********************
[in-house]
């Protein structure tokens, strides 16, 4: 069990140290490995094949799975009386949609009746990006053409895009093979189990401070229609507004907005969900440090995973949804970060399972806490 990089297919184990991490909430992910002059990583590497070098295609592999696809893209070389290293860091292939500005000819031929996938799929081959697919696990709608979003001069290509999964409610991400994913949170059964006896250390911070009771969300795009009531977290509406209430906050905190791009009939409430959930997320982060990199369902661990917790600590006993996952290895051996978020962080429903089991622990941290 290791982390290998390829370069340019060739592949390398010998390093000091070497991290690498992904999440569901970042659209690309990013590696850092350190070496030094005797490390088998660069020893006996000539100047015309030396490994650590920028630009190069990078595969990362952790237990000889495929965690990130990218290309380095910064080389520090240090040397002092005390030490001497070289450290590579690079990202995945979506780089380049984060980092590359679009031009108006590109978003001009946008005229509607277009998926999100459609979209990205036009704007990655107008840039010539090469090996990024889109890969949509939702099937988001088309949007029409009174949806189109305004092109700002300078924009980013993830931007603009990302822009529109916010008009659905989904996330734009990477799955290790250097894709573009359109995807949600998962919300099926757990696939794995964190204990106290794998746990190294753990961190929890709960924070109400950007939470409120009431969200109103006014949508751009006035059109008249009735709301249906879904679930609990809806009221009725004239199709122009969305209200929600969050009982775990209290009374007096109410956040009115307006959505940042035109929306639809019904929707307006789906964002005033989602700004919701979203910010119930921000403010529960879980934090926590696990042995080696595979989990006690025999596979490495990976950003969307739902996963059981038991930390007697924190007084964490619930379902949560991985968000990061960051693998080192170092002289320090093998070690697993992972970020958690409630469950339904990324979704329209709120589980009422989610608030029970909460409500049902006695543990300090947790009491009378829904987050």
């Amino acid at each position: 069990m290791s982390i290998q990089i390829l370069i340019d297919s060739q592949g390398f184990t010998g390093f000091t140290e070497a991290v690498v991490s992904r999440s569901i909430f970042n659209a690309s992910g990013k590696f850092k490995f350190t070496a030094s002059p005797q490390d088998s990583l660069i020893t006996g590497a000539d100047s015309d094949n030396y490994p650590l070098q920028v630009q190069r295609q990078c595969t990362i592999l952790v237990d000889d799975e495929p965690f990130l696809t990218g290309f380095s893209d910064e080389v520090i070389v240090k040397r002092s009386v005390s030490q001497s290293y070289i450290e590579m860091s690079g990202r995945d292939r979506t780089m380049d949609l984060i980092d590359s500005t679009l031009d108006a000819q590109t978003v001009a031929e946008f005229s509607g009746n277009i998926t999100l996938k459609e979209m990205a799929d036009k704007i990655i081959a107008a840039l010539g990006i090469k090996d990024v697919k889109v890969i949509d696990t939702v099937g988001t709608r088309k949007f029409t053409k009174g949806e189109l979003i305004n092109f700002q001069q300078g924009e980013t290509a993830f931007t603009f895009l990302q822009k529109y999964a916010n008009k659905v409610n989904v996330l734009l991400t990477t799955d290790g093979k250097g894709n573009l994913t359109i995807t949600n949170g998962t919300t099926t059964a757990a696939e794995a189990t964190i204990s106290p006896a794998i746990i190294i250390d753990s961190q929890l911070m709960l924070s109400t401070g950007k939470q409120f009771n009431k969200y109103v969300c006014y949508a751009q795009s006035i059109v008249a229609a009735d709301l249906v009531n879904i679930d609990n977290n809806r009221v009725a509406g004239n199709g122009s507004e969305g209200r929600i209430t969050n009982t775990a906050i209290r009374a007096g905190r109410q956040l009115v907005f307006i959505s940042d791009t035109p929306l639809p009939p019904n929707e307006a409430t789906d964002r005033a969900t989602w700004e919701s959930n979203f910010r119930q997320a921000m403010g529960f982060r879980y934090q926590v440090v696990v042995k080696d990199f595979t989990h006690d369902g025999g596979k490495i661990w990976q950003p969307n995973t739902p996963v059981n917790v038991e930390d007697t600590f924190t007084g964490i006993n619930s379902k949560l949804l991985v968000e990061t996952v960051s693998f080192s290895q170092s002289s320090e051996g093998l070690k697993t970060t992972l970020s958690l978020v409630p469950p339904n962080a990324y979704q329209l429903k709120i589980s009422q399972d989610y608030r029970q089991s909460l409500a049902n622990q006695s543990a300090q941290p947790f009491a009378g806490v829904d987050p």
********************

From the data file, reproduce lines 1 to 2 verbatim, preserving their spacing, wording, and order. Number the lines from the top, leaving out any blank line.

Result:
[in-house]
């Protein structure tokens, strides 16, 4: 069990140290490995094949799975009386949609009746990006053409895009093979189990401070229609507004907005969900440090995973949804970060399972806490 990089297919184990991490909430992910002059990583590497070098295609592999696809893209070389290293860091292939500005000819031929996938799929081959697919696990709608979003001069290509999964409610991400994913949170059964006896250390911070009771969300795009009531977290509406209430906050905190791009009939409430959930997320982060990199369902661990917790600590006993996952290895051996978020962080429903089991622990941290 290791982390290998390829370069340019060739592949390398010998390093000091070497991290690498992904999440569901970042659209690309990013590696850092350190070496030094005797490390088998660069020893006996000539100047015309030396490994650590920028630009190069990078595969990362952790237990000889495929965690990130990218290309380095910064080389520090240090040397002092005390030490001497070289450290590579690079990202995945979506780089380049984060980092590359679009031009108006590109978003001009946008005229509607277009998926999100459609979209990205036009704007990655107008840039010539090469090996990024889109890969949509939702099937988001088309949007029409009174949806189109305004092109700002300078924009980013993830931007603009990302822009529109916010008009659905989904996330734009990477799955290790250097894709573009359109995807949600998962919300099926757990696939794995964190204990106290794998746990190294753990961190929890709960924070109400950007939470409120009431969200109103006014949508751009006035059109008249009735709301249906879904679930609990809806009221009725004239199709122009969305209200929600969050009982775990209290009374007096109410956040009115307006959505940042035109929306639809019904929707307006789906964002005033989602700004919701979203910010119930921000403010529960879980934090926590696990042995080696595979989990006690025999596979490495990976950003969307739902996963059981038991930390007697924190007084964490619930379902949560991985968000990061960051693998080192170092002289320090093998070690697993992972970020958690409630469950339904990324979704329209709120589980009422989610608030029970909460409500049902006695543990300090947790009491009378829904987050």